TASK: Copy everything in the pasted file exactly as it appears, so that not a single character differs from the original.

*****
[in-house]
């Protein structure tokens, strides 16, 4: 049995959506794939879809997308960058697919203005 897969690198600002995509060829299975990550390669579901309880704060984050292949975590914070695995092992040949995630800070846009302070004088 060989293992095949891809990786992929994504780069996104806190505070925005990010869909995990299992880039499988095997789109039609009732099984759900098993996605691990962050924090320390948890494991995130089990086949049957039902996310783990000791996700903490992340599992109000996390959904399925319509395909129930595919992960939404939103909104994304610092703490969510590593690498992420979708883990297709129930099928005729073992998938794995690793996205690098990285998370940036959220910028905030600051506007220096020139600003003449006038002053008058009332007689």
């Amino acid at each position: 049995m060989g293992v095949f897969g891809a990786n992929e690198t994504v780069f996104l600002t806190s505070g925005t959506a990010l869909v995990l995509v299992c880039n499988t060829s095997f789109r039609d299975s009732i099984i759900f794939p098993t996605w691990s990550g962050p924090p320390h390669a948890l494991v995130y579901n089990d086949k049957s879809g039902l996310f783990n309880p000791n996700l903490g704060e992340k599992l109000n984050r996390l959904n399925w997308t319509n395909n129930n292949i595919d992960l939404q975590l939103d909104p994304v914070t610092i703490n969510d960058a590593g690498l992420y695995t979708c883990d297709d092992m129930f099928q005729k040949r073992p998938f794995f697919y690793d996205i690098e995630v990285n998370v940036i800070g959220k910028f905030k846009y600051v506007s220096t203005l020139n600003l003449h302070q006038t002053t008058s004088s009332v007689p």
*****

[in-house]
């Protein structure tokens, strides 16, 4: 049995959506794939879809997308960058697919203005 897969690198600002995509060829299975990550390669579901309880704060984050292949975590914070695995092992040949995630800070846009302070004088 060989293992095949891809990786992929994504780069996104806190505070925005990010869909995990299992880039499988095997789109039609009732099984759900098993996605691990962050924090320390948890494991995130089990086949049957039902996310783990000791996700903490992340599992109000996390959904399925319509395909129930595919992960939404939103909104994304610092703490969510590593690498992420979708883990297709129930099928005729073992998938794995690793996205690098990285998370940036959220910028905030600051506007220096020139600003003449006038002053008058009332007689």
């Amino acid at each position: 049995m060989g293992v095949f897969g891809a990786n992929e690198t994504v780069f996104l600002t806190s505070g925005t959506a990010l869909v995990l995509v299992c880039n499988t060829s095997f789109r039609d299975s009732i099984i759900f794939p098993t996605w691990s990550g962050p924090p320390h390669a948890l494991v995130y579901n089990d086949k049957s879809g039902l996310f783990n309880p000791n996700l903490g704060e992340k599992l109000n984050r996390l959904n399925w997308t319509n395909n129930n292949i595919d992960l939404q975590l939103d909104p994304v914070t610092i703490n969510d960058a590593g690498l992420y695995t979708c883990d297709d092992m129930f099928q005729k040949r073992p998938f794995f697919y690793d996205i690098e995630v990285n998370v940036i800070g959220k910028f905030k846009y600051v506007s220096t203005l020139n600003l003449h302070q006038t002053t008058s004088s009332v007689p």